Wednesday, October 7, 2015


In Tennessee's capital, we've come across a city with an existing commuter rail system: the oft-maligned Music City Star. As I built my system out, it seemed that this existing route was laid through one of the less populated rail corridors available, which probably goes to show there's more to making a network than looking where there's existing train tracks.

The station spacing on the Music City Star to Lebanon is far wider than the 1 to 3 miles I typically use. This may be due to the sparser population to the east, or that this (and as we'll see with other upcoming cities with existing heavy rail) is more of a "park-and-ride" system, whereas mine are design to support/encourage walkable communities around the stations.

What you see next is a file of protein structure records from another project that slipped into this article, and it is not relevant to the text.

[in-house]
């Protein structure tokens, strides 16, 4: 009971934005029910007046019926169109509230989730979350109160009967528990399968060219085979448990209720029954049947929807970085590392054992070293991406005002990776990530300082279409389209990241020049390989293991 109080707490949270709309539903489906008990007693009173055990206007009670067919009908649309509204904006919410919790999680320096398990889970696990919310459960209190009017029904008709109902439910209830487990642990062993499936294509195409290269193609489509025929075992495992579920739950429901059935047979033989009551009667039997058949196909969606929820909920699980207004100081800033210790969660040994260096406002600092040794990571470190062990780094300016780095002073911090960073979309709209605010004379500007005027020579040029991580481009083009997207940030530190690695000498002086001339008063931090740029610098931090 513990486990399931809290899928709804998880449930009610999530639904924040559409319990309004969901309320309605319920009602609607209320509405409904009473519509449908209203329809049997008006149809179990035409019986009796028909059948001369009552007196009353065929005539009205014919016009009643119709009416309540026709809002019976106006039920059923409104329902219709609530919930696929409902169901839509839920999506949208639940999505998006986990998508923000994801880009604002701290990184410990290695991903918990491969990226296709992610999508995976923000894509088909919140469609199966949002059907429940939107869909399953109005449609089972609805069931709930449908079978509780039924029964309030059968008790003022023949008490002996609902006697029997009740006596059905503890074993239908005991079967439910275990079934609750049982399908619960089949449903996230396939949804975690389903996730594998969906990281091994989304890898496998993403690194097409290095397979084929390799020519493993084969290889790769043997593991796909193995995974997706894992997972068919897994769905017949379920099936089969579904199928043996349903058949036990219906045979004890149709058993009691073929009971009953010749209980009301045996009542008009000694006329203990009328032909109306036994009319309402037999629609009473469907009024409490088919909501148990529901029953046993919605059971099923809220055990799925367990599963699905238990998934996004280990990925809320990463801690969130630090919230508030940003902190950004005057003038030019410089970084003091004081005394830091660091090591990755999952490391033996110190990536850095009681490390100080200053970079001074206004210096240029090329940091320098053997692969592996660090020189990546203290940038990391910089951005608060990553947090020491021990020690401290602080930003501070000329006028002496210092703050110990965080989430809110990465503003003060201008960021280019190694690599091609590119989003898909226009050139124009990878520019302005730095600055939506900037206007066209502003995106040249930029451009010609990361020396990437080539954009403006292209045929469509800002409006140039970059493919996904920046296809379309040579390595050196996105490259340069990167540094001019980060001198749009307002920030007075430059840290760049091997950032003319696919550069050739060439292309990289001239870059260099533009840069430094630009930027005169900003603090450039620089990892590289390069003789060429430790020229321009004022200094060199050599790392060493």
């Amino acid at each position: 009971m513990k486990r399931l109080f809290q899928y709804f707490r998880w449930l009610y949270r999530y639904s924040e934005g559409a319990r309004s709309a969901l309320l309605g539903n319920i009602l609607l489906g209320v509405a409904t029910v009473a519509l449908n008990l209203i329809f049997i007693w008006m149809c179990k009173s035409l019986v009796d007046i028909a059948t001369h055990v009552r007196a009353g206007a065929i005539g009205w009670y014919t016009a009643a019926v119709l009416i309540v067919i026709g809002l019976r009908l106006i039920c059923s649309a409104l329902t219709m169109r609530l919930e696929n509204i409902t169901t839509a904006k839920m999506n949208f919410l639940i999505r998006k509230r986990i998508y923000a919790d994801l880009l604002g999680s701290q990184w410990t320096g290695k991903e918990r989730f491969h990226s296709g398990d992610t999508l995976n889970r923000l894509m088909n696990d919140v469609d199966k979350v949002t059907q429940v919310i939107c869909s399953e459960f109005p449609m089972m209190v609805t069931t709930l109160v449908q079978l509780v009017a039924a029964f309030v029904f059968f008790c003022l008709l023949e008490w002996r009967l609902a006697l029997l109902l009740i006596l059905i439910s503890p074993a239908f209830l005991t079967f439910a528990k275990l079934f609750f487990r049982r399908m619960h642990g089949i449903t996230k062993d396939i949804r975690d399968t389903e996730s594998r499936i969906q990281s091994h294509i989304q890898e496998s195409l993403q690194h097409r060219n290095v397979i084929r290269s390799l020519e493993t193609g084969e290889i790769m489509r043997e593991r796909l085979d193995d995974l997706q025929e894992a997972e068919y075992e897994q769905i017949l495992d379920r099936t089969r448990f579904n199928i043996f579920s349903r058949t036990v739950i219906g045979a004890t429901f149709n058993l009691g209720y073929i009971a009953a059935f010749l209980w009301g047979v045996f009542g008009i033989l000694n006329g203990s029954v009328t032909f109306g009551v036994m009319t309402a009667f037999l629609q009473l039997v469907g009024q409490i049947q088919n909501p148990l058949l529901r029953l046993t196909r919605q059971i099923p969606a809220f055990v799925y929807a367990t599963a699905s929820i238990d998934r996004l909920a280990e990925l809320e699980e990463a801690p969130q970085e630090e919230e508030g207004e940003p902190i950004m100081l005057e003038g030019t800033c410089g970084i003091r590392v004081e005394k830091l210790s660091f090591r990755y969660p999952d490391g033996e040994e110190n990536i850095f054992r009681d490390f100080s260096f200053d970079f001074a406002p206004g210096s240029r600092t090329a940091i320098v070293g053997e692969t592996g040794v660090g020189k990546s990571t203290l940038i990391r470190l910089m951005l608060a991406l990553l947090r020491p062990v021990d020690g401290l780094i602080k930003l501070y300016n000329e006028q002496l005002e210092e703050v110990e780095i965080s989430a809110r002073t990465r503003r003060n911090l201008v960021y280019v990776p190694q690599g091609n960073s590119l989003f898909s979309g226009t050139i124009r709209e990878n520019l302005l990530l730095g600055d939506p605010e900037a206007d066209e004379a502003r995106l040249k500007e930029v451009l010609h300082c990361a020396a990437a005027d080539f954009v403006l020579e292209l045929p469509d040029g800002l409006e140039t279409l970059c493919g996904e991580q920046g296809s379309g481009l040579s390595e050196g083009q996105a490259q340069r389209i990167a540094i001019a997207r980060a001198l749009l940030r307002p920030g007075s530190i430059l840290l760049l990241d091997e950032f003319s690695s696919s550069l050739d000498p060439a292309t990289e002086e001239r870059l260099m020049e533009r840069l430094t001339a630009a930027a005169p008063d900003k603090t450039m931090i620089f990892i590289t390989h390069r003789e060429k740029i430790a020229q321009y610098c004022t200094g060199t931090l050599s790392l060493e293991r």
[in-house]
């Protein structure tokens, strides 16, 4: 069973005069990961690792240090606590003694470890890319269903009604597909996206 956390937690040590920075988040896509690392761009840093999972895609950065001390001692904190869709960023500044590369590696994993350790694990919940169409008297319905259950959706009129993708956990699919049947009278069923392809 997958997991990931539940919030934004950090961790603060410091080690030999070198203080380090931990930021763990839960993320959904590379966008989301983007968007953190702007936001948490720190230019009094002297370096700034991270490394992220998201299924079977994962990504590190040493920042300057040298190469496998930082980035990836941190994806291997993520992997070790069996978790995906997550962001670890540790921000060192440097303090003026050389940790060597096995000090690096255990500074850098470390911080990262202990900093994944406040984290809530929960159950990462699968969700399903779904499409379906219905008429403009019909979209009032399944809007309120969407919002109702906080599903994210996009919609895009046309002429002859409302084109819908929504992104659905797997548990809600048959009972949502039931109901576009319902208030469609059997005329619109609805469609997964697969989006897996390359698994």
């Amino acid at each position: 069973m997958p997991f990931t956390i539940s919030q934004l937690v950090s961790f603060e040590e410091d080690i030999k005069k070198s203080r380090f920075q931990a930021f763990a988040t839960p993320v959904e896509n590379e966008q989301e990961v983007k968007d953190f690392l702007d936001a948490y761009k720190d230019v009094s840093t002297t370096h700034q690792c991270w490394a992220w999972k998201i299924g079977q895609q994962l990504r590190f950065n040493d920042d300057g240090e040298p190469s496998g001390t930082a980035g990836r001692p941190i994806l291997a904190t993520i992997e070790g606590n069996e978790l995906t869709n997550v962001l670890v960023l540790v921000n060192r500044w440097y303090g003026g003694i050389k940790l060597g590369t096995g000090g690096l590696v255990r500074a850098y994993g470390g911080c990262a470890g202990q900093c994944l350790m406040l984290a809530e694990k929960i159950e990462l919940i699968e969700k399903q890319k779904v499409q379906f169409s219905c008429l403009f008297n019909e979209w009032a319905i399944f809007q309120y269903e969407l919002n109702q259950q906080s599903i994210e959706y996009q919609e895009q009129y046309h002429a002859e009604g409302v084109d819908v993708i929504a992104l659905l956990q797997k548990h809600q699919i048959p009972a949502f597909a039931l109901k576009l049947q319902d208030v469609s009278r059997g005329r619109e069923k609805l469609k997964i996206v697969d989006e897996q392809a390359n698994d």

We now also have an idea as to what rolling stock might be used: a diesel locomotive with a couple of double-deck cars behind.

from Peepersk

This in fact is an incredibly popular decision, it turns out, for isolated commuter rail systems. The Nashville Star, Virginia Railway Express, New Mexico Rail Runner, Minneapolis Northstar, Dallas Trinity, Florida TriRail, Utah Frontrunner, and Seattle Sounder all have something similar. I've always been planning on using diesel, since I don't expect cities to install catenaries. But for the closer-spaced stations, I think DMUs (like Austin or Denmark) would work better.


  • Green: 62.4 miles, 26 stations
  • Purple: 23.4 miles, 13 stations
  • Red: 41.2 miles, 22 stations
  • Yellow: 22.7 miles, 11 stations
  • Music City Star: 31.1 miles, 6 stations

I've tried new pie-chart style icons on the geographic map to better display shared-line stations.

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